Continuing in the sacrificial tradition
Vayikra & Hahodesh
So Many Sacrifices!
Speak to the people of Israel and say to them, When any one of you brings an offering to the LORD, you shall bring your offering of livestock from the herd or from the flock. (Vayikra / Leviticus 1:2)
I don't know about you, but every time I read about the sacrifices in the Torah, I am really struck by how foreign it all seems to me. While animal sacrifice was so much a part of the biblical world - and there are still cultures today that practice it - it means just about nothing to me. I would assume that most of you reading or listening to this have never seen an animal butchered, let alone witnessed one offered in a ceremony.
Our current culture doesn't make it easy to understand life from the Torah's perspective. The ancient sacrificial system was ordained by God, and it played an essential role in the life of God's people. If we are to develop a biblical world view, we need to discover the relevance of these sacrifices.
God through Moses ordained sacrifices for a great many occasions, both for individuals and for the community. There were sacrifices for wrong actions, for thanksgiving, for cleansing, and for guilt. There were sacrifices made in response to harvesting food, for jealousy between a man and his wife, and in the setting apart of religious leaders. Special sacrifices were offered during Sabbaths and festivals. So Many Sacrifices! The cohanim (priests) and the Levites would be busy all day receiving animals to offer to God.
God commanded the sacrifices to be made. The religious system he instituted demanded it. Animals died. Blood was poured out. To maintain relationship with God these rituals had to be done. I know it is difficult for us to understand, but that is beside the point.
To us the slaughtering of living things for spiritual interests sounds horrible. But we fail to see how much more horrible our alienation from God is. In God's wisdom, it was necessary to be continually confronted with death. The reason? So that we could find real life in God.
If sacrifice was such an essential aspect of biblical ritual, why does it have no place today? The smell and mess of sacrifice provided a striking image of what biblical faith was all about. Yet today's versions of biblical religions are bloodless.
If someone had to provide a reason for the absence of sacrifice in our day, my guess is that most people would say it had to do with evolution of thought. They would assume that over time people's understanding of life caused them to outgrow the need to sacrifice animals. Now we know better, they assert. But, historically, that is not what happened.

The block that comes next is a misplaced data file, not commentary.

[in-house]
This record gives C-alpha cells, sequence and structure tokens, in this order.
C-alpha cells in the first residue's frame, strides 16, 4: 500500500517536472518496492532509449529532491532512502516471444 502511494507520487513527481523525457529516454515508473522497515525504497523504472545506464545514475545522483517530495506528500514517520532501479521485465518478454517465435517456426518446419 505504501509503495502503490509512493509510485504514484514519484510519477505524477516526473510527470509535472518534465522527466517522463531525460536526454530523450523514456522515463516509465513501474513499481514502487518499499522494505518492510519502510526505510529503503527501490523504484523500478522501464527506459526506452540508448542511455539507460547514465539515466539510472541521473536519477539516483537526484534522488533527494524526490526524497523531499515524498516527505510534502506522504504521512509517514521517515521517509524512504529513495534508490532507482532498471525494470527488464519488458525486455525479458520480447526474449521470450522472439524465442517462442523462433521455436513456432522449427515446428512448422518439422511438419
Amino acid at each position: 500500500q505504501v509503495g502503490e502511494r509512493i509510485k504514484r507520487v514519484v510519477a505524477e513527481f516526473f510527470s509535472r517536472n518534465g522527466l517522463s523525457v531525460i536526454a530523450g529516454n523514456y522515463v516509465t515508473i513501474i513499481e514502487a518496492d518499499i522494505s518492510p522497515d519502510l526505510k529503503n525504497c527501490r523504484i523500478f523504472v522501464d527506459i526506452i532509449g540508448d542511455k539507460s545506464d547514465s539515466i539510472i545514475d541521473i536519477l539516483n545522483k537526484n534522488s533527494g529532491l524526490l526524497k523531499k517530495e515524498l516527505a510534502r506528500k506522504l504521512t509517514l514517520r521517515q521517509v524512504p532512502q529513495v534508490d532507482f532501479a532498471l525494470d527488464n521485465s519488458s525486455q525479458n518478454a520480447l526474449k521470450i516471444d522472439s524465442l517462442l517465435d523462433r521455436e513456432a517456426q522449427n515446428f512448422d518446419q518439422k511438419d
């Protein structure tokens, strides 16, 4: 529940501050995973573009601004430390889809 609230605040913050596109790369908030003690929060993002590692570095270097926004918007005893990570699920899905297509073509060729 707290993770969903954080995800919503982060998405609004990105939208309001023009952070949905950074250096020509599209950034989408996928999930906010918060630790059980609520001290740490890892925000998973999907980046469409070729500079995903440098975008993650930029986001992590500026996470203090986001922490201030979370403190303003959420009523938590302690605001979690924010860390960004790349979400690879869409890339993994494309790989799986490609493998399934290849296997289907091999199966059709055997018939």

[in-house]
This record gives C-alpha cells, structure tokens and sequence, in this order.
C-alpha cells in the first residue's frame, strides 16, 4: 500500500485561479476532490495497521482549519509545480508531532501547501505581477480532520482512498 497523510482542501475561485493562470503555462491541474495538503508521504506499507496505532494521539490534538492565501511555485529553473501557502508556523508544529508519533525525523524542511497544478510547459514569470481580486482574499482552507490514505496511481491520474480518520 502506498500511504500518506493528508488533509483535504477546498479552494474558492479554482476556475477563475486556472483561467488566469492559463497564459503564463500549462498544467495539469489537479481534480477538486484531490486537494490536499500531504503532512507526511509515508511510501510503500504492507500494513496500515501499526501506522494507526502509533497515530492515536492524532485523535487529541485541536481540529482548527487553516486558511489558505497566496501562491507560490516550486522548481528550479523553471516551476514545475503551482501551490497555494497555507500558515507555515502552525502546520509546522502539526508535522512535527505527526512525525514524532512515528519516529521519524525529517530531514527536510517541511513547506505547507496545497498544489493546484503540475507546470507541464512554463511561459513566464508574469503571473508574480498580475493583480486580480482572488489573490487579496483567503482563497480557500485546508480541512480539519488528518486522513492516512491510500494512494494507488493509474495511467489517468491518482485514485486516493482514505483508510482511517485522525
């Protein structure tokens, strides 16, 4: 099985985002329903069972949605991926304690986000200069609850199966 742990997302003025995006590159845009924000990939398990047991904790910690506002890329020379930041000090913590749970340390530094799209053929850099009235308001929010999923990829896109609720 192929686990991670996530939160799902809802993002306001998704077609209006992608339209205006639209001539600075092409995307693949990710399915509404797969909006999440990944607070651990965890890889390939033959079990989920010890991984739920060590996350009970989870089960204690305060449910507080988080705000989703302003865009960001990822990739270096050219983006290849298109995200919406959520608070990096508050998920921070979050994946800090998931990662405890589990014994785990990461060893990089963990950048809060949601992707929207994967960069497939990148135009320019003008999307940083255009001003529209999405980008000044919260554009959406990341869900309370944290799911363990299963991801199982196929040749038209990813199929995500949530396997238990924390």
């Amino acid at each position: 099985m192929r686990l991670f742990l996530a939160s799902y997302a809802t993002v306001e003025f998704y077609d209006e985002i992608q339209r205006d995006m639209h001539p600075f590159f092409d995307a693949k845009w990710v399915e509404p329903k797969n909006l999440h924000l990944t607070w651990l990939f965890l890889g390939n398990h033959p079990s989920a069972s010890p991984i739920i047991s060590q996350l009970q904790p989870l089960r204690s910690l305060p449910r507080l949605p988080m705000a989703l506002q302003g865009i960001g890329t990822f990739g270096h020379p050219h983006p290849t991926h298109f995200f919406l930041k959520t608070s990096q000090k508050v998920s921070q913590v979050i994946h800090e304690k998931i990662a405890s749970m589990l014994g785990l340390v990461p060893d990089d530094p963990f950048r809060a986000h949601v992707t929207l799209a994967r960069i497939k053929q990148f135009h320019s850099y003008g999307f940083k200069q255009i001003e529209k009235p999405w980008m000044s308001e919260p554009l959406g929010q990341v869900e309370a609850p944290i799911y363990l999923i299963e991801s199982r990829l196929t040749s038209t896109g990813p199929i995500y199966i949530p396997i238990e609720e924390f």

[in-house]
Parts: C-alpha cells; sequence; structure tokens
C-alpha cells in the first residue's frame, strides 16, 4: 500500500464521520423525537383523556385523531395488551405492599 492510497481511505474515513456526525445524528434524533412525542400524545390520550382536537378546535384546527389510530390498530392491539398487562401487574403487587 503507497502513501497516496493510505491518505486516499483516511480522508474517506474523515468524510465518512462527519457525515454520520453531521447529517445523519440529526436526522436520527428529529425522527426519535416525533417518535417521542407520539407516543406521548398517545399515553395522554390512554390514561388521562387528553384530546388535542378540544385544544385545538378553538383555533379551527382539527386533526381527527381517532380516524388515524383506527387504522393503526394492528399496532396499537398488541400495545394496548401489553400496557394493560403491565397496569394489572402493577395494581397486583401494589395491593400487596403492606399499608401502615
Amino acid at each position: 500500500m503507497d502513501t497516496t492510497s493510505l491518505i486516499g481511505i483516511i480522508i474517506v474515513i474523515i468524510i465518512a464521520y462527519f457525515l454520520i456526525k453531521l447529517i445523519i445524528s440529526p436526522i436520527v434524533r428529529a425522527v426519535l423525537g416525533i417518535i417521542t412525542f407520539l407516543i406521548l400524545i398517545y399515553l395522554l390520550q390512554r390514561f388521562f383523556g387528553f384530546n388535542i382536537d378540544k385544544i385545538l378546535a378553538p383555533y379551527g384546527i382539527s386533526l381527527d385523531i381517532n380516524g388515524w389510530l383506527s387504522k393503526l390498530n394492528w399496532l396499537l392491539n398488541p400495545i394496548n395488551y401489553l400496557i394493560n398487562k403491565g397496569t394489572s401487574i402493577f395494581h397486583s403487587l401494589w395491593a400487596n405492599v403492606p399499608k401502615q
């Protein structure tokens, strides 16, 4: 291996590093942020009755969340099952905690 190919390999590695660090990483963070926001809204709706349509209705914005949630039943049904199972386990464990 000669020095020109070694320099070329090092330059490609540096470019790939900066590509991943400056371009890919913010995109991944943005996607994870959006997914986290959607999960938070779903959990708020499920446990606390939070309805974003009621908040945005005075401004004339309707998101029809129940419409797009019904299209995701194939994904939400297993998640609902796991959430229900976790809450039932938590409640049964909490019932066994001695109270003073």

Judaism stopped sacrificing because of the destruction of the Temple by the Romans. Knowing that sacrifice was to have a central place in the religion however, the ancient rabbis developed substitutions: prayer, repentance and giving to charity. But these substitutions eclipse the meaning of true sacrifice, especially since religious activities are not sacrifices.
Because of our sins and our rebellion against God, innocent animals had to die in our place. Years and years of sacrifice were designed to demonstrate that we could not make amends for ourselves.
There's another Jewish take on the ending of animal sacrifice. The Jewish followers of Yeshua also stopped sacrificing because the Temple was destroyed, but they did not develop substitutes. Instead they understood that Yeshua's death was the final and perfect sacrifice of which the animal sacrifices in the Torah foreshadowed.
So, by believing in Yeshua we actually continue in the sacrificial tradition of the Torah. All the benefits that the ancient sacrifices sought to provide are fully ours through him. Since by believing in Yeshua, we continue in the sacrificial tradition, maybe it's a good idea to get a better grasp of all those Torah sacrifices after all.
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